The levels of humidification delivered to the mechanically ventilated patient will help prevent airway complications and optimize mucosal performance. Guidelines help determine these levels and how to achieve them.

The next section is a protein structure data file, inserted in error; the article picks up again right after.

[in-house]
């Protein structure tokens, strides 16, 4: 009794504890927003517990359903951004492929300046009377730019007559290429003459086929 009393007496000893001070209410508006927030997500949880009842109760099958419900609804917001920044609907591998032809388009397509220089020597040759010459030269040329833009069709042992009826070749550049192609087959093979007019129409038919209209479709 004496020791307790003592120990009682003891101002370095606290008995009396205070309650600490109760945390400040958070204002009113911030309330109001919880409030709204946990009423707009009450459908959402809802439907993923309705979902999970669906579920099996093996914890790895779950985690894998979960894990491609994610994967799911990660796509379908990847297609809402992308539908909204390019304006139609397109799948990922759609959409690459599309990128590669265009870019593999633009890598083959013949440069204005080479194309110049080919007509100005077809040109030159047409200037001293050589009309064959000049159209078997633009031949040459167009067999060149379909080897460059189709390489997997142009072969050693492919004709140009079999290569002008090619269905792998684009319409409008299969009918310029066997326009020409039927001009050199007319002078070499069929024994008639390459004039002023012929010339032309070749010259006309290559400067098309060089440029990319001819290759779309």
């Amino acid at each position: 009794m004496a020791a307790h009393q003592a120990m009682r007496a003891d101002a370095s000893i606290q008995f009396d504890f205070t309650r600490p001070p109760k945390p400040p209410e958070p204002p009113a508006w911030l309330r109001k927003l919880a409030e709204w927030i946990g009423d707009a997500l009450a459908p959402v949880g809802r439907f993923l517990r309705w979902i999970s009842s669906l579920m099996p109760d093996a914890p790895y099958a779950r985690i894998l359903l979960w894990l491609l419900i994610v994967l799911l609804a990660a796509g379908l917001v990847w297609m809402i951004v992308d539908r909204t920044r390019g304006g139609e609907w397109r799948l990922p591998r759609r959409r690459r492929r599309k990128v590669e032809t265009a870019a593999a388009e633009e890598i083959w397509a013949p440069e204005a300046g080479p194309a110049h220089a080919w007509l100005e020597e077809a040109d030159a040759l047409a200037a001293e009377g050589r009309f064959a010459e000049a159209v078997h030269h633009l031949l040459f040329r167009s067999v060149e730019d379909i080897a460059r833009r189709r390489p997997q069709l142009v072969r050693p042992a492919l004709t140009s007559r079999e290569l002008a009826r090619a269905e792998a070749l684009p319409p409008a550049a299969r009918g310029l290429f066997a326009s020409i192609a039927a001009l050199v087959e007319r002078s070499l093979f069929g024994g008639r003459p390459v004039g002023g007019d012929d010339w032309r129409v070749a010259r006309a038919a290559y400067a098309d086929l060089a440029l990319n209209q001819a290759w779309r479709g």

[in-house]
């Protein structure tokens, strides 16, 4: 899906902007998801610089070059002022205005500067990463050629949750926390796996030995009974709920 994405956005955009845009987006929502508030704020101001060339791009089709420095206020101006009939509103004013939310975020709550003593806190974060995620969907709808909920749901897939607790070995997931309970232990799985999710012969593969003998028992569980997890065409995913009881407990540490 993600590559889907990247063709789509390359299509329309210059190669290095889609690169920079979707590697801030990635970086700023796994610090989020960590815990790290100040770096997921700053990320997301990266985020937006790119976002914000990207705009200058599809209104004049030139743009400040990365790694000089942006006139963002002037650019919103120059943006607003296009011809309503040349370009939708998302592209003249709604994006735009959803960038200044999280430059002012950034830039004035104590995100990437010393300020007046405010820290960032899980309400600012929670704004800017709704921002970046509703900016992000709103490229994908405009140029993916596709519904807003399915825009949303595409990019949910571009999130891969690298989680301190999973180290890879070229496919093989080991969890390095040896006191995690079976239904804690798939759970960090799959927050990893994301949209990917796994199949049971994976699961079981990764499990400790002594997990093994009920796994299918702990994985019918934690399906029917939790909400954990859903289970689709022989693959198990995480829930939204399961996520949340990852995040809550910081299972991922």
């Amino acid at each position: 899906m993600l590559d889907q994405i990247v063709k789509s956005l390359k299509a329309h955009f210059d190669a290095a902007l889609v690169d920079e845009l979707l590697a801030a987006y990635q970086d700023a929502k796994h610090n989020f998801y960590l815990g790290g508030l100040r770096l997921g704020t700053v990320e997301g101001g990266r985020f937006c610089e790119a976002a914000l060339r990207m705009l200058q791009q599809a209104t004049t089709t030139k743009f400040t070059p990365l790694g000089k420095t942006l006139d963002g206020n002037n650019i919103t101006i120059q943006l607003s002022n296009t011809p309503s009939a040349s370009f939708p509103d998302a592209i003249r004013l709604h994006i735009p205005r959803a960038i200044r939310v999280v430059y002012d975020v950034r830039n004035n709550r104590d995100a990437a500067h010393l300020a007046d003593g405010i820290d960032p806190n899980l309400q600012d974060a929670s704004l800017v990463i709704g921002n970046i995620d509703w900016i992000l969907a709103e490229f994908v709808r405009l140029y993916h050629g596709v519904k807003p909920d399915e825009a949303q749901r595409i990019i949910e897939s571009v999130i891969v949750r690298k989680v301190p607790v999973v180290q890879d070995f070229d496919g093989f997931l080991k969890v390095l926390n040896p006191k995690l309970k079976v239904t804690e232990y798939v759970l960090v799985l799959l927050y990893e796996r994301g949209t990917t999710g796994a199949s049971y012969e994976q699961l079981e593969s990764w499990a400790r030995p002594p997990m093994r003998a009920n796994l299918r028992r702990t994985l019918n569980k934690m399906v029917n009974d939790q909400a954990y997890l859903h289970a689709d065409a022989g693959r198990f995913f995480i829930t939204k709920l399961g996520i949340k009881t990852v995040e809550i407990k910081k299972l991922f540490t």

Temperature and humidity are added to normally inspired gas through the action of the nose and upper airway, so that gas reaches the lower airway at body temperature and saturated with water vapor. The aim of artificially humidifying the gas delivered to mechanically ventilated patients is twofold: to prevent desiccation of the airway and related complications and to optimize mucosal performance, thus preventing secretion retention. The airway mucosa consists of the layer of cells lining the airway. Blood flowing to the cells transfers body heat to the inspired gas, while the periciliary fluid and mucus provide a moist surface capable of humidifying the gas. Liquid water contained within the mucus and periciliary fluid is converted to water vapor as gas passes over the mucosal surface until equilibrium is achieved and the gas has reached body temperature and is saturated with water vapor. This energy loss means that the mucosal surface is relatively cool prior to exhalation. As exhaled gas passes over this surface, its temperature falls below the dew point, causing approximately 25% of the water vapor in the exhaled gas to condense on the mucosal surface. Hence, there is a net loss of heat and moisture to the environment after each breath; the deficit must be replaced by the bodys systemic reserves.